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The Awkward Truth About Social Media Icons

Bill Bernbach, the godfather of advertising, or whatever celebratory title you wish to give the legend, was said to hate having to put a logo on a print ad. It delivered a message to the reader that this was indeed “an ad,” and therefore could be skipped. Today, he would probably go absolutely bonkers seeing the numerous icons that have become fixtures of ads in addition to the logo. Namely those ever popular social media logos.

They are popping up in almost every form of advertising, digital or not. Their purpose is to push the marketing initiatives of the company in their effort to stay cool, hip, and popular. The thing is, flashing these icons any chance you get is about as tantalizing as saying "Hey, look at me! I'm super cool! I'm with it!" It falls flat, feels fake, and looks awkward.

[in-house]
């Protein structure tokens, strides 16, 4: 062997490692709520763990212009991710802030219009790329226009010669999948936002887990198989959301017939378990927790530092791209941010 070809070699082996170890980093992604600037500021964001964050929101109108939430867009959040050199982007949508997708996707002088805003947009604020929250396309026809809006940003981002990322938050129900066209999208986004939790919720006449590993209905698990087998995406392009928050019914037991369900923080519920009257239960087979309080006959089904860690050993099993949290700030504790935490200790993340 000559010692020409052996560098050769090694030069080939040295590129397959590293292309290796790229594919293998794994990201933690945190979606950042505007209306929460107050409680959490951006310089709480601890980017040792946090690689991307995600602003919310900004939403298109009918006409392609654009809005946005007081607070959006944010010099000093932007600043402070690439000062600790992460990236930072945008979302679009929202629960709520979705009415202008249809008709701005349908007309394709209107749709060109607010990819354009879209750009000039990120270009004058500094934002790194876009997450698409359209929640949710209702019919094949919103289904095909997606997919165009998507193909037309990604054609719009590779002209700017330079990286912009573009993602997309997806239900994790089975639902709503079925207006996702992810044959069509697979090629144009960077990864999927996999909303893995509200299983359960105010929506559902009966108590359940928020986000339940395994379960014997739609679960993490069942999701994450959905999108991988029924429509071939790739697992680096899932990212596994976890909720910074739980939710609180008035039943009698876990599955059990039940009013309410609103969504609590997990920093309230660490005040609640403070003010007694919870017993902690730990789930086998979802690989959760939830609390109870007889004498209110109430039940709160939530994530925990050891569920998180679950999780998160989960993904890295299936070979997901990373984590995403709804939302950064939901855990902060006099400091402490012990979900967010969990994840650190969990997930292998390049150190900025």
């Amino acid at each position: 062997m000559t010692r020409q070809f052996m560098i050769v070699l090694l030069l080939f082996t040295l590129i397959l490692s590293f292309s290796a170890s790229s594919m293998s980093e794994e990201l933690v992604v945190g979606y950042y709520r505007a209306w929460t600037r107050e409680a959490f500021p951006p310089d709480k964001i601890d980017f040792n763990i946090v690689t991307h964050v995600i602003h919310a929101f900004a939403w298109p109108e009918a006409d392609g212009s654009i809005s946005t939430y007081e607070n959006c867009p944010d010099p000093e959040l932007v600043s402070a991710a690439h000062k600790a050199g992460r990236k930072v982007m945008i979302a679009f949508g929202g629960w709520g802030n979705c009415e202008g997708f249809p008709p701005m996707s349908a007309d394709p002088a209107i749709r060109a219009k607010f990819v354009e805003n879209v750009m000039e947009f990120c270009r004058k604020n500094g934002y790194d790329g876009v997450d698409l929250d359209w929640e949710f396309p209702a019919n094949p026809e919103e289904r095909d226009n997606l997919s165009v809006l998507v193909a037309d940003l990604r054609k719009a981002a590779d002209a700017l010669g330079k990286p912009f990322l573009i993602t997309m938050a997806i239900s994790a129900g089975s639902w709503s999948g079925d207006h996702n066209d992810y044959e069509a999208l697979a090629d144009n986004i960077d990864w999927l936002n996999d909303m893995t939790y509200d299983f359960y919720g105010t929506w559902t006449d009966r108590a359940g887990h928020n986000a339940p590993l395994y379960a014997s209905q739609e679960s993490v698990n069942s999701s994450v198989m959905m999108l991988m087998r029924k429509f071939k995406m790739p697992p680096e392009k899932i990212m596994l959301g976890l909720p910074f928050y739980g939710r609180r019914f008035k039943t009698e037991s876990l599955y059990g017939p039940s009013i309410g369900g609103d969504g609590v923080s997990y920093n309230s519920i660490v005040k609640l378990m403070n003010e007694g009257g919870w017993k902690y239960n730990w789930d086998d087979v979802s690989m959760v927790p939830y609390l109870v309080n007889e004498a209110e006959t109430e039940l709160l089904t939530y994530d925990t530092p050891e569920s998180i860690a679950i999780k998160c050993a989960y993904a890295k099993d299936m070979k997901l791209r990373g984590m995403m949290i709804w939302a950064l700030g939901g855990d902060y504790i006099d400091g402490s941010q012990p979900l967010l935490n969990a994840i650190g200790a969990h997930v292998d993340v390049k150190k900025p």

If you have a print ad in a magazine or newspaper how likely are your consumers to take the time to follow your Twitter or Like your Facebook page? Unless you have a special offer or a call to action that sends them there for more information, not very likely. If anything, they’ll see the numerous icons on the bottom of the page jumbled next to the logo and turn the page.

As the infamous communication theorist, Marshall McLuhan, said “The Medium is the Message.” When developing your Web presence and online strategy, you have to think about what is practical and appropriate to develop an actual conversation with the user. In the age of smart phones, sure, someone could see your ad in a magazine then follow you almost instantly. Still, unless you’re really compelling them to do this, not very likely.

Synergy can be achieved if your social media is pushed in a way that flows organically from one medium to another, without cluttering the message. The next time someone thinks of putting a Youtube icon on the bottom of the page just because you have a page, make sure the ad at least makes them feel like they have something to look forward to, instead of just another ad to skip.

Written by Ken Hammond on March 18, 2011

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# says:

just one it truly is serious and pleasant.

Written by
Ken Hammond